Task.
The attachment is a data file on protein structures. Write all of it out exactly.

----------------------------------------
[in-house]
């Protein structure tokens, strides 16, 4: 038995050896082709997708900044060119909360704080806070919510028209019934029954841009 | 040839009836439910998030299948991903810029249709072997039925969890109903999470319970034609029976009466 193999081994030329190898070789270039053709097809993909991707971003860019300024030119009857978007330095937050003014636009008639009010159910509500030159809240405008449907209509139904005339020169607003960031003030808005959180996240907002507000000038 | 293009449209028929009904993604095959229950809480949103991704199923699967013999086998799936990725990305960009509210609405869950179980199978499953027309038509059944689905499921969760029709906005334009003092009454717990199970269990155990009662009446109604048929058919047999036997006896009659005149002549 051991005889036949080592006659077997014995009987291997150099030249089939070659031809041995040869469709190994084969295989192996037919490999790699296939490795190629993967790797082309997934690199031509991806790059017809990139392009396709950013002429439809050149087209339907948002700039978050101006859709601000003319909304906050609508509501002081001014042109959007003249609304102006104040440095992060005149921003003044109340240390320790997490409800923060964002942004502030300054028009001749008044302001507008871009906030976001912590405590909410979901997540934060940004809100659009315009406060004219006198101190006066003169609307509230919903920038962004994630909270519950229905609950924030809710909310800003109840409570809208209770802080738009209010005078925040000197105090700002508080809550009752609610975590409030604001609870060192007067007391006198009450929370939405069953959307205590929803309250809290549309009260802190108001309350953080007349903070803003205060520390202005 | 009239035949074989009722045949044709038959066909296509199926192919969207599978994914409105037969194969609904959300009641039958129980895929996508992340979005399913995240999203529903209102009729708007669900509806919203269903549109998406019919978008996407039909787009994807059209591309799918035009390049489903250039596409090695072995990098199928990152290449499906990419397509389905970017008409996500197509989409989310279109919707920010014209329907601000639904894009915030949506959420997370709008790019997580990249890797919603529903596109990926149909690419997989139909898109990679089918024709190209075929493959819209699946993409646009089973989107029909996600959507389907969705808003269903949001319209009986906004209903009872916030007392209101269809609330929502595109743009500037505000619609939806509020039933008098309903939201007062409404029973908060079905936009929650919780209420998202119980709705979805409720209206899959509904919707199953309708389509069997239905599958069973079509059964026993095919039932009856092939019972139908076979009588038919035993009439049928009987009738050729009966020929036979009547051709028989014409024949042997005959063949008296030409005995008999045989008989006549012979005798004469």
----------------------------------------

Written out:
[in-house]
């Protein structure tokens, strides 16, 4: 038995050896082709997708900044060119909360704080806070919510028209019934029954841009 | 040839009836439910998030299948991903810029249709072997039925969890109903999470319970034609029976009466 193999081994030329190898070789270039053709097809993909991707971003860019300024030119009857978007330095937050003014636009008639009010159910509500030159809240405008449907209509139904005339020169607003960031003030808005959180996240907002507000000038 | 293009449209028929009904993604095959229950809480949103991704199923699967013999086998799936990725990305960009509210609405869950179980199978499953027309038509059944689905499921969760029709906005334009003092009454717990199970269990155990009662009446109604048929058919047999036997006896009659005149002549 051991005889036949080592006659077997014995009987291997150099030249089939070659031809041995040869469709190994084969295989192996037919490999790699296939490795190629993967790797082309997934690199031509991806790059017809990139392009396709950013002429439809050149087209339907948002700039978050101006859709601000003319909304906050609508509501002081001014042109959007003249609304102006104040440095992060005149921003003044109340240390320790997490409800923060964002942004502030300054028009001749008044302001507008871009906030976001912590405590909410979901997540934060940004809100659009315009406060004219006198101190006066003169609307509230919903920038962004994630909270519950229905609950924030809710909310800003109840409570809208209770802080738009209010005078925040000197105090700002508080809550009752609610975590409030604001609870060192007067007391006198009450929370939405069953959307205590929803309250809290549309009260802190108001309350953080007349903070803003205060520390202005 | 009239035949074989009722045949044709038959066909296509199926192919969207599978994914409105037969194969609904959300009641039958129980895929996508992340979005399913995240999203529903209102009729708007669900509806919203269903549109998406019919978008996407039909787009994807059209591309799918035009390049489903250039596409090695072995990098199928990152290449499906990419397509389905970017008409996500197509989409989310279109919707920010014209329907601000639904894009915030949506959420997370709008790019997580990249890797919603529903596109990926149909690419997989139909898109990679089918024709190209075929493959819209699946993409646009089973989107029909996600959507389907969705808003269903949001319209009986906004209903009872916030007392209101269809609330929502595109743009500037505000619609939806509020039933008098309903939201007062409404029973908060079905936009929650919780209420998202119980709705979805409720209206899959509904919707199953309708389509069997239905599958069973079509059964026993095919039932009856092939019972139908076979009588038919035993009439049928009987009738050729009966020929036979009547051709028989014409024949042997005959063949008296030409005995008999045989008989006549012979005798004469």